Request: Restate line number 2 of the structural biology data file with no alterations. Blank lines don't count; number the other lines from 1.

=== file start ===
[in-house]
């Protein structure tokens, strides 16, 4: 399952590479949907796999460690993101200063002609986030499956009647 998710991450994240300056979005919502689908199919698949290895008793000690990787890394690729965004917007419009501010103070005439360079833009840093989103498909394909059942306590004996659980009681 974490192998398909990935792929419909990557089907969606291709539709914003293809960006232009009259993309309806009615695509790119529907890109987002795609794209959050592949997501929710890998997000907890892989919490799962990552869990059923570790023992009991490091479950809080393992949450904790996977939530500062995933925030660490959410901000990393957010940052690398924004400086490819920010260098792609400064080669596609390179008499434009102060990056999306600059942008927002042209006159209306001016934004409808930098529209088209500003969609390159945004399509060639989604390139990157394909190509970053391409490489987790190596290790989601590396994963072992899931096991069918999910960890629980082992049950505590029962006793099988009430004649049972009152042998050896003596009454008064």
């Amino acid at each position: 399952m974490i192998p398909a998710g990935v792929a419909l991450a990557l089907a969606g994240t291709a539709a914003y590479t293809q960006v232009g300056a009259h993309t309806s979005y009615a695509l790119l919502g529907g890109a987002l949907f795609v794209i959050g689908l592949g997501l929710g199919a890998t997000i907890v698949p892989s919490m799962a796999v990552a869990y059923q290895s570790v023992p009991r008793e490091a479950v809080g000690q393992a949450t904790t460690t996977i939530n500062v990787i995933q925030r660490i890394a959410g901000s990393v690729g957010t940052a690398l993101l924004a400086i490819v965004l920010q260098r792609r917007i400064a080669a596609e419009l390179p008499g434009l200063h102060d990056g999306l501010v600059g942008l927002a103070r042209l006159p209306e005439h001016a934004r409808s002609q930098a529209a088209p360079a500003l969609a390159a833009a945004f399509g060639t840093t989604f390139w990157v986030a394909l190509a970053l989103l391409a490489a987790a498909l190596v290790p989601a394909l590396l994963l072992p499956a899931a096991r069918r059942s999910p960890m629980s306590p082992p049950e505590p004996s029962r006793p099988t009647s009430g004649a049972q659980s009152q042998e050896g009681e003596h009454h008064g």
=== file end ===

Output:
């Protein structure tokens, strides 16, 4: 399952590479949907796999460690993101200063002609986030499956009647 998710991450994240300056979005919502689908199919698949290895008793000690990787890394690729965004917007419009501010103070005439360079833009840093989103498909394909059942306590004996659980009681 974490192998398909990935792929419909990557089907969606291709539709914003293809960006232009009259993309309806009615695509790119529907890109987002795609794209959050592949997501929710890998997000907890892989919490799962990552869990059923570790023992009991490091479950809080393992949450904790996977939530500062995933925030660490959410901000990393957010940052690398924004400086490819920010260098792609400064080669596609390179008499434009102060990056999306600059942008927002042209006159209306001016934004409808930098529209088209500003969609390159945004399509060639989604390139990157394909190509970053391409490489987790190596290790989601590396994963072992899931096991069918999910960890629980082992049950505590029962006793099988009430004649049972009152042998050896003596009454008064």